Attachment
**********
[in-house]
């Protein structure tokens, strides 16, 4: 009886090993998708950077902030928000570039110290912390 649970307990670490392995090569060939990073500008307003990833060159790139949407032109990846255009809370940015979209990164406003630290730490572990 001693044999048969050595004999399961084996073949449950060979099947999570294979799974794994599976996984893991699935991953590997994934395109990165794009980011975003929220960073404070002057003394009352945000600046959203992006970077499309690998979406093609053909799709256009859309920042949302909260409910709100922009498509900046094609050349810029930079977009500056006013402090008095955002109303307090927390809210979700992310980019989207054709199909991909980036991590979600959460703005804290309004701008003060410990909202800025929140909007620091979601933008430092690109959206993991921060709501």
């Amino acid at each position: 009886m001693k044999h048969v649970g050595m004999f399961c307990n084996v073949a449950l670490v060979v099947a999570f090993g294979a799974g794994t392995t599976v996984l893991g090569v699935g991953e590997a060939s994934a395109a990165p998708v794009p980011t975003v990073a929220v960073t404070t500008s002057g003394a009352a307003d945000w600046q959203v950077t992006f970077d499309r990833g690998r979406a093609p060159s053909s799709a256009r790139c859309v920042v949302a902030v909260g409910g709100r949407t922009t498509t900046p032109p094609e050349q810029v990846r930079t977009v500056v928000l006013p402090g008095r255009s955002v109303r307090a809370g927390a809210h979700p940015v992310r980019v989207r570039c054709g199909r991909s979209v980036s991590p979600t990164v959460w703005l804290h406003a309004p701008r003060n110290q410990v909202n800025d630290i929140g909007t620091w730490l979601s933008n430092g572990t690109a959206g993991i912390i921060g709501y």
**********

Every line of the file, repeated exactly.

[in-house]
């Protein structure tokens, strides 16, 4: 009886090993998708950077902030928000570039110290912390 649970307990670490392995090569060939990073500008307003990833060159790139949407032109990846255009809370940015979209990164406003630290730490572990 001693044999048969050595004999399961084996073949449950060979099947999570294979799974794994599976996984893991699935991953590997994934395109990165794009980011975003929220960073404070002057003394009352945000600046959203992006970077499309690998979406093609053909799709256009859309920042949302909260409910709100922009498509900046094609050349810029930079977009500056006013402090008095955002109303307090927390809210979700992310980019989207054709199909991909980036991590979600959460703005804290309004701008003060410990909202800025929140909007620091979601933008430092690109959206993991921060709501």
């Amino acid at each position: 009886m001693k044999h048969v649970g050595m004999f399961c307990n084996v073949a449950l670490v060979v099947a999570f090993g294979a799974g794994t392995t599976v996984l893991g090569v699935g991953e590997a060939s994934a395109a990165p998708v794009p980011t975003v990073a929220v960073t404070t500008s002057g003394a009352a307003d945000w600046q959203v950077t992006f970077d499309r990833g690998r979406a093609p060159s053909s799709a256009r790139c859309v920042v949302a902030v909260g409910g709100r949407t922009t498509t900046p032109p094609e050349q810029v990846r930079t977009v500056v928000l006013p402090g008095r255009s955002v109303r307090a809370g927390a809210h979700p940015v992310r980019v989207r570039c054709g199909r991909s979209v980036s991590p979600t990164v959460w703005l804290h406003a309004p701008r003060n110290q410990v909202n800025d630290i929140g909007t620091w730490l979601s933008n430092g572990t690109a959206g993991i912390i921060g709501y």